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International Monetary Fund. External Relations Dept.

Abstract

Dr. Yaga Venugopal Reddy was Governor, Reserve Bank of India, from 2003 to 2008. Subsequently, he was a member of the UN Commission of Experts to the President of the UN General Assembly on Reforms of the International Monetary and Financial System. Dr. Reddy was also a member of an informal international group of prominent persons on international monetary reforms (Palais Royal Initiative). He is Professor Emeritus at the University of Hyderabad and Distinguished Professor at the Indian Institute for Technology (IIT) Madras, as well as an honorary fellow of the London School of Economics and Political Science, and is on the Advisory Board of the Institute for New Economic Thinking (INET).

International Monetary Fund

Abstract

Asia-11 comprises ASEAN-5, Taiwan Province of China, Korea, Hong Kong SAR, China, India, and Japan.

Tharman Shanmugaratnam

Abstract

This paper examines the possibility of Asian monetary integration. The paper highlights that the objectives and motivations behind the continuing debate for Asian monetary integration have now evolved. The objectives are no longer defensive, no longer preoccupied with crisis prevention or resolution. They are now more forward looking; they are about growth, about greater trade integration, about spurring greater cross-border flows of investment within Asia, and about promoting the integration and deepening of financial markets.

Tharman Shanmugaratnam

Abstract

Mr. Crockett, Mr. Van Houtven, Mr. Wee Ee Cheong, distinguished guests and friends—and I do see many friends in the audience—first of all, let me say that it is my privilege to be giving this lecture. I come after a long line of much more distinguished speakers, and I really feel honored that Andrew and others invited me to deliver this talk today.

T S

Abstract

Mr. Crockett, Mr. Van Houtven, Mr. Wee Ee Cheong, distinguished guests and friends—and I do see many friends in the audience—first of all, let me say that it is my privilege to be giving this lecture. I come after a long line of much more distinguished speakers, and I really feel honored that Andrew and others invited me to deliver this talk today.

Jean-Claude Trichet

Abstract

… here is a case in which it is difficult to know what to say about the recent past. There possibly has been another major change in the interpretation of the theory in roughly the last decade … but it is hard to know, for sure.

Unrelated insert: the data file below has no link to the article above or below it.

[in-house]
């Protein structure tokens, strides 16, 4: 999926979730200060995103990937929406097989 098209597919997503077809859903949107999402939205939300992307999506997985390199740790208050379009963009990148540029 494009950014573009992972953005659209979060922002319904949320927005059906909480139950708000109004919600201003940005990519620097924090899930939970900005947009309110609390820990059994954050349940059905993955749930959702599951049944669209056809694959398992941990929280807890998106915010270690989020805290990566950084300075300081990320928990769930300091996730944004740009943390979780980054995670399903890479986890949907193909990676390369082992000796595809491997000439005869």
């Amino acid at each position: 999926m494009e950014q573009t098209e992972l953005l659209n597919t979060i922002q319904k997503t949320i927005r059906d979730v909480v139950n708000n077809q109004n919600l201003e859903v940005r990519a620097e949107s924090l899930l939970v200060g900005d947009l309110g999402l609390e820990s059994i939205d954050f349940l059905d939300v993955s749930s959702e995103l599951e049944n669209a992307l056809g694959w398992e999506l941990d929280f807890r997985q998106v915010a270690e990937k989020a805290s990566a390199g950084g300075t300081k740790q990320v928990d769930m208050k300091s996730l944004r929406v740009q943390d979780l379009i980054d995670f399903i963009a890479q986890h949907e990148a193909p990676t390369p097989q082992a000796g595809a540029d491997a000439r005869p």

DERVIş KEMAL

Abstract

A year ago this time, in early October of 2008, the world was on the edge of a financial and economic abyss. Those very close to the events in the financial sector were terrified. The world at large had not yet fully comprehended the magnitude of the disaster. The October 2008 World Economic Outlook had predicted that global GDP growth would have attained 2.7 percent in 2008 and would be 1.9 percent in 2009. Compare that to the 2.1 percent realized in 2008 and the most recent projection of -2.3 percent for 2009. Projections have been revised upward over the last few weeks, but the loss of output in 2009 will still be much greater than what was projected a year ago. The real point, however, is that it could have been much worse. What happened on Wall Street in September of 2008 was the financial equivalent of the Cuban missile crisis of 1962. We came very close to a complete meltdown … as the world had come very close to nuclear war in 1962. But the meltdown did not take place—a very vigorous policy response in the major economies and concerted action by the major central banks forestalled a much worse disaster.1

International Monetary Fund

Abstract

The October 2009 Per Jacobsson Lecture, delivered in Istanbul in conjunction with the 2009 Annual Meetings of the IMF and World Bank, examined the issue of longer-run growth prospects for the global economy following the recent global economic crisis. Will the world be able, in the five to ten years after the crisis abates, to return to the very rapid kind of economic growth sustained in the five years leading up to it? Noting that recent debate on the topic has focused on demand-side factors, neglecting the key area of supply-side sources of growth, Kemal Dervis, the 2009 Per Jacobsson lecturer, argues that contrary to the majority view that limited, below-trend growth is likely to prevail for some time, there is probably potential for very rapid growth in the world economy over the coming decade, thanks to strong supply-side factors. Whether such growth can be realized depends, however, on demand-side management both at the national level and through improved global macroeconomic policy coordination.